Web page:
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I have a shared ant script b.ant which internally use antcall. It calculates a property that the client scripts use. I use include instead of import client scripts to avoid unintentional overwriting of targets, but this gives me a problem with the antcall.

When using include all targets in b are prefixes, and depends attributes in b are updated accordingly. This is however not true for antcall. Is there a there are way to handle this, i.e. make antcall always call the "local" ant target?

I can workaround this by using import, but then I'll get all the overwrite problems. It is not possible to use depends instead of antcall.


Example files

I have two files:

a.ant

  <project>
    <include file="b.ant" as="b" />
    <target name="test-depends" depends="b.depend">
      <echo>${calculated-property}</echo>
    </target>
    <target name="test-call" depends="b.call">
      <echo>${calculated-property}</echo>
    </target>
  </project>

b.ant

<project>
  <target name="depend" depends="some-target">
    <property name="calculated-property" value="Hello World"/>
  </target>
  <target name="call">
    <antcall target="some-target" inheritrefs="true"/>
    <property name="calculated-property" value="Hello World"/>
  </target>
  <target name="some-target"/>
</project>

Example output

Calling test-depend works as expected but test-call fails with this output:

b.call:

BUILD FAILED
D:\ws\rambo2\ws-dobshl\ant-test\b.ant:6: The following error occurred while executing this line:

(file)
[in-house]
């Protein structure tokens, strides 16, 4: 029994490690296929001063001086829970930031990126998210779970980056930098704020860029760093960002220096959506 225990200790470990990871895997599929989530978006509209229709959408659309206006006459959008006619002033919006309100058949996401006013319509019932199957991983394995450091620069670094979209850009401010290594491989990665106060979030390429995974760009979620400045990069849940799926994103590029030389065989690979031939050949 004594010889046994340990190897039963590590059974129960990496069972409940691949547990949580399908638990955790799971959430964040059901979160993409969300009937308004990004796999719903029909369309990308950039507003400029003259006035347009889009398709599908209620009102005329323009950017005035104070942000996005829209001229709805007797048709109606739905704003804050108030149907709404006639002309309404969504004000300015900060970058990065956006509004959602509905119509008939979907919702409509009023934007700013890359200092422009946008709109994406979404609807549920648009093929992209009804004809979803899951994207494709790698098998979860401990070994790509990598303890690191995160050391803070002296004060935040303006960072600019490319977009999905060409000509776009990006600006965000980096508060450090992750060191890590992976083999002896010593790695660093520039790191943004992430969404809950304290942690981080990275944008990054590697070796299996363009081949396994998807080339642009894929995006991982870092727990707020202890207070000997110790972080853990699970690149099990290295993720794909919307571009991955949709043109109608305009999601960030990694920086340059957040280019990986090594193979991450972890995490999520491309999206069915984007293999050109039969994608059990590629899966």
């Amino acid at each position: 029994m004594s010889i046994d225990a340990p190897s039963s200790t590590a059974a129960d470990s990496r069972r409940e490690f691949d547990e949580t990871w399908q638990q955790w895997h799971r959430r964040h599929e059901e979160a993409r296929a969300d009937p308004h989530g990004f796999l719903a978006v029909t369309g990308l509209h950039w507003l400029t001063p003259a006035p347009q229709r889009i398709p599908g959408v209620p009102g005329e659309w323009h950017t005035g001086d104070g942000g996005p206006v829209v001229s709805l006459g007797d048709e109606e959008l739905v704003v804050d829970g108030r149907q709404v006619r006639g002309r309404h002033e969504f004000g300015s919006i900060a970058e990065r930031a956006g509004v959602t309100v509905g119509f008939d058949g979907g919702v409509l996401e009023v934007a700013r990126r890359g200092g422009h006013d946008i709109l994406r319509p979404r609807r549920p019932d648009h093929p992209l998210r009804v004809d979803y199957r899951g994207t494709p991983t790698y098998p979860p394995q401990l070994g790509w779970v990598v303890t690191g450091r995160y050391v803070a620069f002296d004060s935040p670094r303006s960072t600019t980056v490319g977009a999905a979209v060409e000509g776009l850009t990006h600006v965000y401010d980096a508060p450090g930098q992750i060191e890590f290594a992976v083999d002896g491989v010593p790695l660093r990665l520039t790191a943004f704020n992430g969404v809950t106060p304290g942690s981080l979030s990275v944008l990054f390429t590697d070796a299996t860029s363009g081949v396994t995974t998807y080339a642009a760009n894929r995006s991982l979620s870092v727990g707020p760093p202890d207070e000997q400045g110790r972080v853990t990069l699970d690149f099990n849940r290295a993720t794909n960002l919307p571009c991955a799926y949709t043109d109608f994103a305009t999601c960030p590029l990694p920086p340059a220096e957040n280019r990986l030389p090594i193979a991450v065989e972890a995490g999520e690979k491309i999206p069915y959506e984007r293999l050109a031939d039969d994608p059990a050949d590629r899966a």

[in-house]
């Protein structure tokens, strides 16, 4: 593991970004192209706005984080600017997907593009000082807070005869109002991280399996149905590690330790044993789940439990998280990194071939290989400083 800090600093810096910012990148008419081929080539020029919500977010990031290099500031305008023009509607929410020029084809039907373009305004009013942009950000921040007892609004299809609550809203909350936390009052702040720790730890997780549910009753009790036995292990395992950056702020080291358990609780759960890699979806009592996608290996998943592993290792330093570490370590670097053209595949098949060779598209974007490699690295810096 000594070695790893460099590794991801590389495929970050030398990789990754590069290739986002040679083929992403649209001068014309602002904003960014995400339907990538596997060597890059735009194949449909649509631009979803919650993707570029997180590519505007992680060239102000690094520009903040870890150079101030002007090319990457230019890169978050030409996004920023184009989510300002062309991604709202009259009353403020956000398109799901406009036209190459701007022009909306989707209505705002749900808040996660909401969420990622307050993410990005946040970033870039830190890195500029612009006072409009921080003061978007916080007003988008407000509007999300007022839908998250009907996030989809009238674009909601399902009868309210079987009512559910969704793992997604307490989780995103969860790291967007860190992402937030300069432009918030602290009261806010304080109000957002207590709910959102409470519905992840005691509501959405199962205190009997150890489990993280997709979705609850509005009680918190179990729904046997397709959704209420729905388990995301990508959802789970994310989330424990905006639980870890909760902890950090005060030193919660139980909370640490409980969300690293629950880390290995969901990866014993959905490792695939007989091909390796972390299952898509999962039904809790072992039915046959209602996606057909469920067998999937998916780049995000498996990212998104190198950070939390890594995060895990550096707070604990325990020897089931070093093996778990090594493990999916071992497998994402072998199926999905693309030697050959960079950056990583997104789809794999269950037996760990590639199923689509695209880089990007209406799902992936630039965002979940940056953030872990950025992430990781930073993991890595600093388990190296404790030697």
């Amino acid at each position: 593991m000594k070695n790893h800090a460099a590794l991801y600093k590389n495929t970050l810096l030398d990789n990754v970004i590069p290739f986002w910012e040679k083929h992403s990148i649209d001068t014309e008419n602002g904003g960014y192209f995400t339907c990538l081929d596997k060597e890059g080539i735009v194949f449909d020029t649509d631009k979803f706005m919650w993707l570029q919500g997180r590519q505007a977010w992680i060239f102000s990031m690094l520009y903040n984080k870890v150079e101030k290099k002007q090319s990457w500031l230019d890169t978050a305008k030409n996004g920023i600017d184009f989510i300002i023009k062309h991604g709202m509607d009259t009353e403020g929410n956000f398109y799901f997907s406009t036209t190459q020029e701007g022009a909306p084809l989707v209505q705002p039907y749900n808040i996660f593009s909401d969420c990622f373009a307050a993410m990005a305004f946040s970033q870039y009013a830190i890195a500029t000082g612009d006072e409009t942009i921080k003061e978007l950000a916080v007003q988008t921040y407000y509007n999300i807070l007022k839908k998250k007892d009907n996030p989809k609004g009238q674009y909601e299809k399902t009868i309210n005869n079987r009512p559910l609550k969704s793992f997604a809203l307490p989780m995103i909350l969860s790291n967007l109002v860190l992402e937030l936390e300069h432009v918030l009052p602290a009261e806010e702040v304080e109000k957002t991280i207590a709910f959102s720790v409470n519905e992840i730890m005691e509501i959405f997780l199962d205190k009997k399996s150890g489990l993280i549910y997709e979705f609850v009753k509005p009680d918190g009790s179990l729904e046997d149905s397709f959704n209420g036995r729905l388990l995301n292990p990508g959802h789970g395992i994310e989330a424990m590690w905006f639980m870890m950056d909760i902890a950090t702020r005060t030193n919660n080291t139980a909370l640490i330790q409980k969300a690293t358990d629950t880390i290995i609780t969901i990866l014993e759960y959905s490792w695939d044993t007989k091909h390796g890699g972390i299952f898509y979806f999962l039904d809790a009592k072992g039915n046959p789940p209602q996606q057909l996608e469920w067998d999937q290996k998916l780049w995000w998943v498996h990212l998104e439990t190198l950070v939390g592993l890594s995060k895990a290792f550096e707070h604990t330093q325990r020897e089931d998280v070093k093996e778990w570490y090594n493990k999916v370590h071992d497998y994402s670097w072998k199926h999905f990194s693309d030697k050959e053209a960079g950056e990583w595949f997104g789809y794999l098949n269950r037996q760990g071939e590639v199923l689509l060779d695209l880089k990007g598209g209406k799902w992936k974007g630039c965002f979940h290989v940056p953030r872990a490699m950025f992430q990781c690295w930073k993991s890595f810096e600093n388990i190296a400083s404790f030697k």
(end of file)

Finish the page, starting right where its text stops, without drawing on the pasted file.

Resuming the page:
Target "some-target" does not exist in the project "null". 

Total time: 258 milliseconds
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2 Answers

up vote 1 down vote accepted

Ant is a dependency matrix specification language. Usually a bunch of <antcall/>, <ant/>, <include/> and <import/> is a sign of a poorly written build script. It's a developer trying to force Ant to act like a programming language.

For developer, it makes sense to break up a program into smaller files. Even Python and Perl scripts can benefit from this. However, breaking up an Ant build script usually causes problems. We had a developer who went through every project and broke up all the build.xml files into six or seven separate build files in order to improve the process. It basically broke the whole Ant dependency mechanism. To fix it, he then tossed in a bunch of <ant/> calls and <include> tasks. In the end, it meant that each target was called between 12 to 20 times.

Not using <import/> and <antcall/> isn't a hard and fast rule. But, I've been using Ant for years and rarely ever used these mechanisms. When I do, it's usually for a shared build file that multiple projects will use (which sounds like what you have) but instead of defining targets in my shared build file, I define macros. This eliminates the target namespace issues that you are having, and the macros work better because they act more like Ant tasks. This is especially true with the introduction of <local/> in Ant 1.8.

See if you can restructure the shared build file into using <macrodef/> instead of targets. It will make it much easier to include your shared build file.

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Give a name to the <project> in b.ant and then change the target of the <antcall>:

<project name="b"> <!-- Give the project a name -->
  <target name="depend" depends="some-target">
    <property name="calculated-property" value="In b.depend"/>
  </target>
  <target name="call">
    <!-- Specify the name of the project containing the target -->
    <antcall target="b.some-target" inheritrefs="true"/>
    <property name="calculated-property" value="In b.call"/>
  </target>
  <target name="some-target"/>
</project>

The result of ant -f a.ant test-call:

b.call:

b.some-target:

test-call:
     [echo] In b.call

BUILD SUCCESSFUL

With the changes to b.ant, the <include> in a.ant can be simplified by removing the as attribute:

<include file="b.ant" />
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